Thursday, February 12, 2009

HARVESTING DARWIN

Over on Ekklesia we've published a number of pieces to mark the 200th and 150th anniversaries (of Charles Darwin's birth and the publication of On the Origin of Species, respectively). There's Dr Denis Alexander's Why Christians should celebrate Darwin and Professor John Hedley Brooke's Darwin and Religion. The latter has quite a few additional links appended. There's also a summary of responses from the British churches and related academics or agencies, and an education angle from America.

As my comment indicates, I really don't buy into the 'rescuing Darwin' schtick, as it seems to me to feed that which it contends, and to distract attention from the common purpose of harnessing good science to meeting needs and enhancing understanding. Also, interactions between science and theology premised on trying to redress, reassert or reassess the conflicts of the past are in danger of being over-determined by what they should be letting go of or transcending. Oh, and the ComRes survey was rather counterproductive. It generated a problem through flawed questioning, and possibly inadequate attention to sampling errors.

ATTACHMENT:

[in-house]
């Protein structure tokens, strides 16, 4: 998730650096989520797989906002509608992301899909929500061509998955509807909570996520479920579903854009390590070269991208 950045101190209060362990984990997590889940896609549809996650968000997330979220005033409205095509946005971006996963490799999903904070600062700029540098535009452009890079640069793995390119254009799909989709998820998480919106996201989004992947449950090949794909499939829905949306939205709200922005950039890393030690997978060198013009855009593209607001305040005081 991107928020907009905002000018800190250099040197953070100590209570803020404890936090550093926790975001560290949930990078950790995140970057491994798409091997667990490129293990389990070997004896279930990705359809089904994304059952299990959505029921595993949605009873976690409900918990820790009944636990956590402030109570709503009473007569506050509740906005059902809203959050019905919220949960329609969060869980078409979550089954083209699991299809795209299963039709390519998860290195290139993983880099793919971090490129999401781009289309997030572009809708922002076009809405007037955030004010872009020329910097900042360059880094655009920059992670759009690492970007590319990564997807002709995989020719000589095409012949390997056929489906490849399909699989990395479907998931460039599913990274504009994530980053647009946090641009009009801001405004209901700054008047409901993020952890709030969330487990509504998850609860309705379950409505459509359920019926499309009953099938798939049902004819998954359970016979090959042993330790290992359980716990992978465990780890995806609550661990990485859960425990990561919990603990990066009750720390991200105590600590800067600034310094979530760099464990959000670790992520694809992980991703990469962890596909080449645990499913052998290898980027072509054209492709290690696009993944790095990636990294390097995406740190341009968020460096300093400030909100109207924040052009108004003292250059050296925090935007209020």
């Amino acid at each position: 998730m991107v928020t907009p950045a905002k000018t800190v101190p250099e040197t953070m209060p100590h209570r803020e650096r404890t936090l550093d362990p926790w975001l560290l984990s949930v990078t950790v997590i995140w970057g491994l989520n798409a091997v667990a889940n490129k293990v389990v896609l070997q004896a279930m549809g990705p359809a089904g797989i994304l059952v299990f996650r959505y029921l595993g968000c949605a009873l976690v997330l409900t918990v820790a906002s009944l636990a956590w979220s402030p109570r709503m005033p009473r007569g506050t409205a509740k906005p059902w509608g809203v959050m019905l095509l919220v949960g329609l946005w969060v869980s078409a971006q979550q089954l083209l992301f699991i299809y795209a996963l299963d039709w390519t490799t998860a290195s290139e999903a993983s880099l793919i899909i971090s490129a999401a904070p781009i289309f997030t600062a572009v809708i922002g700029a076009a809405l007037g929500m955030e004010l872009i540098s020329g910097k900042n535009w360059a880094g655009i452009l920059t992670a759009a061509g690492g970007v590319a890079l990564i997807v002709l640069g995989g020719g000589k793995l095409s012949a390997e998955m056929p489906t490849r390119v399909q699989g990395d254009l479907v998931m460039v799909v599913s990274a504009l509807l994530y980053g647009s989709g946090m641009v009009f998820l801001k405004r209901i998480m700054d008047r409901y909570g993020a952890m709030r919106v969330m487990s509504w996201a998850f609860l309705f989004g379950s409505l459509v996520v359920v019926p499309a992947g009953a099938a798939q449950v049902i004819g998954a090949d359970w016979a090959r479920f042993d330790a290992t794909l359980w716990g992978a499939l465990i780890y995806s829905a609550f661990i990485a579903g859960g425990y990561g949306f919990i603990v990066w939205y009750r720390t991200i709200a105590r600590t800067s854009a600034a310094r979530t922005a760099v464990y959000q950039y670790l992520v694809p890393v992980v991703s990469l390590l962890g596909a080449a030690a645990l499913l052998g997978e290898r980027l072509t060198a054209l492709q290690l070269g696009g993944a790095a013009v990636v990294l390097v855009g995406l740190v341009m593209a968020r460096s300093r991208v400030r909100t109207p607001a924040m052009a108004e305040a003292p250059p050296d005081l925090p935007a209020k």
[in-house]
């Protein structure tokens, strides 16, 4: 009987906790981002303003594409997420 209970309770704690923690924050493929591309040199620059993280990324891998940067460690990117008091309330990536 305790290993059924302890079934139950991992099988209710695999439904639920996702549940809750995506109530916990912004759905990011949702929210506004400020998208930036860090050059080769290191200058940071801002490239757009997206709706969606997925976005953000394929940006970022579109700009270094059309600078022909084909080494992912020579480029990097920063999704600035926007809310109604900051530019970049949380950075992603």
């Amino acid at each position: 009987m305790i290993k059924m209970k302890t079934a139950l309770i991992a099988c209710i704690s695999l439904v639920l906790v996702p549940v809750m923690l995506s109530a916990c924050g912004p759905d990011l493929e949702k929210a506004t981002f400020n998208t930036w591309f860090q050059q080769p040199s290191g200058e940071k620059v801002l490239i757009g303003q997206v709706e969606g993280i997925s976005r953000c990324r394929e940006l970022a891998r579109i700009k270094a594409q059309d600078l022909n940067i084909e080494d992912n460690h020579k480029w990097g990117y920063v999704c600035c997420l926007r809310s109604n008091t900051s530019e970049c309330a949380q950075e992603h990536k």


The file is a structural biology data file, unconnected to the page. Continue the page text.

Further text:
Meanwhile, here's a relevant anniversary / bicentenary blog swarm. And an interesting post on, er, post-Darwin from Bob Cornwall.

3 comments:

Anonymous said...

Attacking a poll because you don't like the result is, to coin a phrase, the last resort of the scoundrel.

If the Darwin poll 'failed to take account of sampling error' then I'm a monkey's uncle.

ron cole said...

Simon, here is a great program and podcast that was on National Public Radio in the States last week celebration Darwin...

http://speakingoffaith.publicradio.org/programs/2009/darwin/

Enjoy, Peace Ron Cole +

Simon Barrow said...

Dear Anon: I'm afraid I can't comment on your heredity, as you choose to post without the courtesy of identifying yourself. What I can clarify is that I'm not "attacking" the poll. If I thought it was accurate, I would have no problem. But I think the questions were confusing, and I'm not sure that the *interpretation* is borne out by the stats. But it was, I understand, a 2,000 ground sample. S x